Clallam County officials are moving forward with establishing the 16th mental health court in the state of Washington by Dec. 31.
Backed by a courthouse hearing room full of mental health, city, law enforcement and military veteran officials, Dave Neupert and Mark Nichols won over county commissioners on July 19 on a long developing proposal for establishing a panel to route non-violent Port Angeles District Court 1 offenders with mental health diagnoses into treatment instead of jail.
The pitch by Neupert, the District Court 1 judge who will preside over the program, and Nichols, the prosecuting attorney who makes criminal charging decisions, resulted in commissioners directing county Administrator Rich Sill to draw up a budget resolution, which does not require a public hearing for board passage.
“We’re doing everything we can to set this up for success,” commissioners’ chair Mark Ozias said.
Neupert noted the broad support among those in the room, “folks that might not otherwise all agree that today really is Monday do agree that this is an effective proposal for Clallam County.”
Sill said after the board’s morning work session that he expects to have the resolution in hand for the commissioners’ consideration by late fall.
Operating cost for a full-time court coordinator, a part-time administrative assistant, startup expenses for supplies and a workspace within District Court 1 offices are estimated to run between $150,000 and $250,000 annually, Nichols said in his presentation, available in the work session agenda packet on the commissioners meetings’ web page at clallam.net.
Nichols and Neupert are seeking budget authorization for three to five years.
Commissioner Randy Johnson said five years made more sense than three to judge the program’s impact, recalling board discussions of a mental health court program in 2020.
“I was pretty, what do I want to say, pretty succinct, in why do we keep studying this? We need to either get on with it or drop it, and that’s exactly where you’ve taken this, so I appreciate it very much,” Johnson said.
The court’s operations would be funded with reserves from a 15-year-old one-tenth of 1 percent sales tax fund for substance abuse, mental health and therapeutic court programs known as The Hargrove Fund, established under legislation sponsored by former 24th District state Sen. Jim Hargrove.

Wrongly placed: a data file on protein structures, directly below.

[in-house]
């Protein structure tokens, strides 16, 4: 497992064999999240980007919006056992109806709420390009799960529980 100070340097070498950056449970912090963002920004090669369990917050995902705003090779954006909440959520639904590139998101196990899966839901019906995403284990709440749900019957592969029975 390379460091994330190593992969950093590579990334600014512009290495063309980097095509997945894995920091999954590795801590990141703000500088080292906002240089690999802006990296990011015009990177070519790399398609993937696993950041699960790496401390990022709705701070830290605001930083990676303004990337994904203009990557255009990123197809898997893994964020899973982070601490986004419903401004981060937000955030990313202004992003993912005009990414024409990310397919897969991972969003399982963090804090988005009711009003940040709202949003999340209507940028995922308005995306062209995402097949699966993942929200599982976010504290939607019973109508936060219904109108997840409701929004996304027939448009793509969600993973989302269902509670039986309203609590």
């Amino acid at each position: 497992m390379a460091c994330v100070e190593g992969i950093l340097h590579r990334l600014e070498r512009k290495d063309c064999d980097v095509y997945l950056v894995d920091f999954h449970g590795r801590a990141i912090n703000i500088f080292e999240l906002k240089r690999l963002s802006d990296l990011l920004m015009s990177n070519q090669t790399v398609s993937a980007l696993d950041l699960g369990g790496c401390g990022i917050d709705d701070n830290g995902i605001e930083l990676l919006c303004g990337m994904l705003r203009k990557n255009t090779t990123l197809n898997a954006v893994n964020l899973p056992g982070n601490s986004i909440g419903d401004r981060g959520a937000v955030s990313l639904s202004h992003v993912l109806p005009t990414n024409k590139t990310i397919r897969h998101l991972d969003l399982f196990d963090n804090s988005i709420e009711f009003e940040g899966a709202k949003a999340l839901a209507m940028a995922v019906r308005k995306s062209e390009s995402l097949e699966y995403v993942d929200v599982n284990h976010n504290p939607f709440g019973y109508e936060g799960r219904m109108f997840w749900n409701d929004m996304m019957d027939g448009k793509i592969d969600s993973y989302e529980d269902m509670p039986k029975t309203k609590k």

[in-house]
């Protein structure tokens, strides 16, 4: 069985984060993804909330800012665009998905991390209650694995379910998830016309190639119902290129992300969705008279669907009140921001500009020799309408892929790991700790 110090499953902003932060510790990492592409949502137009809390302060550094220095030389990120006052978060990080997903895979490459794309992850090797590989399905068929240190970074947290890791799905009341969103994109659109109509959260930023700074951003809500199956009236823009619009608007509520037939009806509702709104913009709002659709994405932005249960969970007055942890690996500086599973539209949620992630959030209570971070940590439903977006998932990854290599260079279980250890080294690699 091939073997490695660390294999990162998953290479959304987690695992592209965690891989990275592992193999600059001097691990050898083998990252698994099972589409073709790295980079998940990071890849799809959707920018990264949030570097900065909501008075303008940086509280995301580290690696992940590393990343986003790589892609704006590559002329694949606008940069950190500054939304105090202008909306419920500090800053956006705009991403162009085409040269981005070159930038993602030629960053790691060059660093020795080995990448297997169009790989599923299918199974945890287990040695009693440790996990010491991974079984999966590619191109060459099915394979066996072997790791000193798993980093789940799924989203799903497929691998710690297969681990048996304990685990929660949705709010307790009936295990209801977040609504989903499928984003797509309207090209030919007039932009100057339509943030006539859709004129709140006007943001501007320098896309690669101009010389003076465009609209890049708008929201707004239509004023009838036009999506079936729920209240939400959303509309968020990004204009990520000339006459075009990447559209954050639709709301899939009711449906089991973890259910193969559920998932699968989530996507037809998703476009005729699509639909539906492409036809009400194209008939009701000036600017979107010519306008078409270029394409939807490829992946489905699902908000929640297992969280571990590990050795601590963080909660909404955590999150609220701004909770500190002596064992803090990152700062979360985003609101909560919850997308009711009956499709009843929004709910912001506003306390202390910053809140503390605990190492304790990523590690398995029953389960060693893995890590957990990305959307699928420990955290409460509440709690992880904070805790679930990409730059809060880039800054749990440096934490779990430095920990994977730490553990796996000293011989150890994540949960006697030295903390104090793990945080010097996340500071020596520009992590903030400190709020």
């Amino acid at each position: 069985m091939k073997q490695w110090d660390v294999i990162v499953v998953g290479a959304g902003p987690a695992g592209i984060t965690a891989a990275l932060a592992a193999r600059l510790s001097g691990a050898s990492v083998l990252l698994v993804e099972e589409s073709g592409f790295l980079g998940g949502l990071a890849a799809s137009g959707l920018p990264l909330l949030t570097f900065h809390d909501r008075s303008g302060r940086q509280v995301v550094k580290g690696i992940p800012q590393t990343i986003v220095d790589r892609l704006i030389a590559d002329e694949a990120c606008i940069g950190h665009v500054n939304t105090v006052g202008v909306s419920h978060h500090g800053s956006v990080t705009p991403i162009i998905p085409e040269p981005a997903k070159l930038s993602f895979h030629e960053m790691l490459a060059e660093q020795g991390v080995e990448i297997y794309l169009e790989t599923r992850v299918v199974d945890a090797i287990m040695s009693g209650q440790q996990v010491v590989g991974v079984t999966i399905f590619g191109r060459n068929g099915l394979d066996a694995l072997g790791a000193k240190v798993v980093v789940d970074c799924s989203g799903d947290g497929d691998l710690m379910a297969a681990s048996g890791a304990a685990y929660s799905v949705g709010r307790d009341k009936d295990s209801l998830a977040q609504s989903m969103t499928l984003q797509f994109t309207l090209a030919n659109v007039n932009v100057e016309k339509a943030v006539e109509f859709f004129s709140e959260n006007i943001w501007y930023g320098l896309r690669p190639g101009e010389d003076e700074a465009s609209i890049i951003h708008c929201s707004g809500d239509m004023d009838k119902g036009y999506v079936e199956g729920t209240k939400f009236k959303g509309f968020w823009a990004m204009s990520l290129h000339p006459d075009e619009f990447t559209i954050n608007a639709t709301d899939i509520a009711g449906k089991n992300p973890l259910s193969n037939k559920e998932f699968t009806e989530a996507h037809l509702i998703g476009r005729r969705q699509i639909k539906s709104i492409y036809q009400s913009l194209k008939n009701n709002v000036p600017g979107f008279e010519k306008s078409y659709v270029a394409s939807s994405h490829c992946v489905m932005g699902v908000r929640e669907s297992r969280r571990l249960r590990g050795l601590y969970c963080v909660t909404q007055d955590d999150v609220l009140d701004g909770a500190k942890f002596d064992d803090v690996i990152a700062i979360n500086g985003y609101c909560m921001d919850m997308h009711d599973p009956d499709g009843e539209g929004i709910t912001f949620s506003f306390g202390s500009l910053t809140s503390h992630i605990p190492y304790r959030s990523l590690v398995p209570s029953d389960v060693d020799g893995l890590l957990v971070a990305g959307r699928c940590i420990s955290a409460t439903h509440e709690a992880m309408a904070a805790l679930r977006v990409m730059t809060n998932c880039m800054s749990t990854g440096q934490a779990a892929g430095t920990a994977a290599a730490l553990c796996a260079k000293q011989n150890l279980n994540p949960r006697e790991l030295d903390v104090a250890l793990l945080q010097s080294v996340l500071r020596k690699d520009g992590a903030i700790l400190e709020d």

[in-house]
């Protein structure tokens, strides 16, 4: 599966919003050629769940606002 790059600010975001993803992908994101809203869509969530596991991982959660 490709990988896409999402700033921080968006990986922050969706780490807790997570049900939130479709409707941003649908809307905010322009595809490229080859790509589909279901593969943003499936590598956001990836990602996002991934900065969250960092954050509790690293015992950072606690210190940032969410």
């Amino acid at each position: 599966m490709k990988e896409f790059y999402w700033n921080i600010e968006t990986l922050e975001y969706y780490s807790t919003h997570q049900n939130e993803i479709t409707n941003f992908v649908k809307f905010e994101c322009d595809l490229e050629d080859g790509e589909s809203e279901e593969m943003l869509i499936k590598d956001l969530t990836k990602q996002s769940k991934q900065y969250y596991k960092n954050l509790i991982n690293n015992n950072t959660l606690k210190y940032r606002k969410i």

County Chief Financial Officer Mark Lane said he can determine the precise impact of the expenditures on the fund once he receives more precise information about the program.
The fund, which covers expenses for the county’s drug court and juvenile services court, also has expenditures of $1.2 million to non-county programs such as Peninsula Behavioral Health, Lane said in a separate interview.
He said the fund had an ending balance of $2.6 million in 2020 and will have a projected ending balance of $2.5 million in 2021.
While the program would eat into the reserve fund, over time, the fund’s expected revenue stream would grow at a faster clip than overall expenditures, Lane predicted.
Mental health court proceedings, which would be public, would be Mondays in the historic second-floor courthouse courtroom.
Neupert and Nichols hope to get the court up and running by Dec. 31, and they want Forks-area District Court 2 to take part in the program.
Mental health court participants would be required to obtain a mental health evaluation and follow treatment recommendations to avoid jail time.
“The manner in which the criminal justice system has been dealing with folks who are mentally ill, in my personal opinion — having been in this business for more than 20 years — has not been demonstrated to be particularly effective,” Nichols said.
“This is something that cannot be done solely within the confines of the criminal justice system.”
Harry Gasnick of Clallam Public Defender said he supports the proposal.
“There are an awful lot of people who are damaged, who are struggling, who — without the assistance that we can provide through the therapeutic court — are just guaranteed to be going through our criminal justice system, and we’re going to be using the criminal justice system as a substitute, a very poor surrogate, for the social, mental health network,” he said.
Peninsula Behavior Health Chief Executive Officer Wendy Sisk said after the meeting that her colleagues where mental health courts are operating say they help not only keep those who are mentally challenged out of jail but help them get the help they need.
“We know that we can be effective in impacting positive outcomes for people if they are fully engaged in treatment, and sometimes mental health court programs can be that external motivator to get them there,” she said.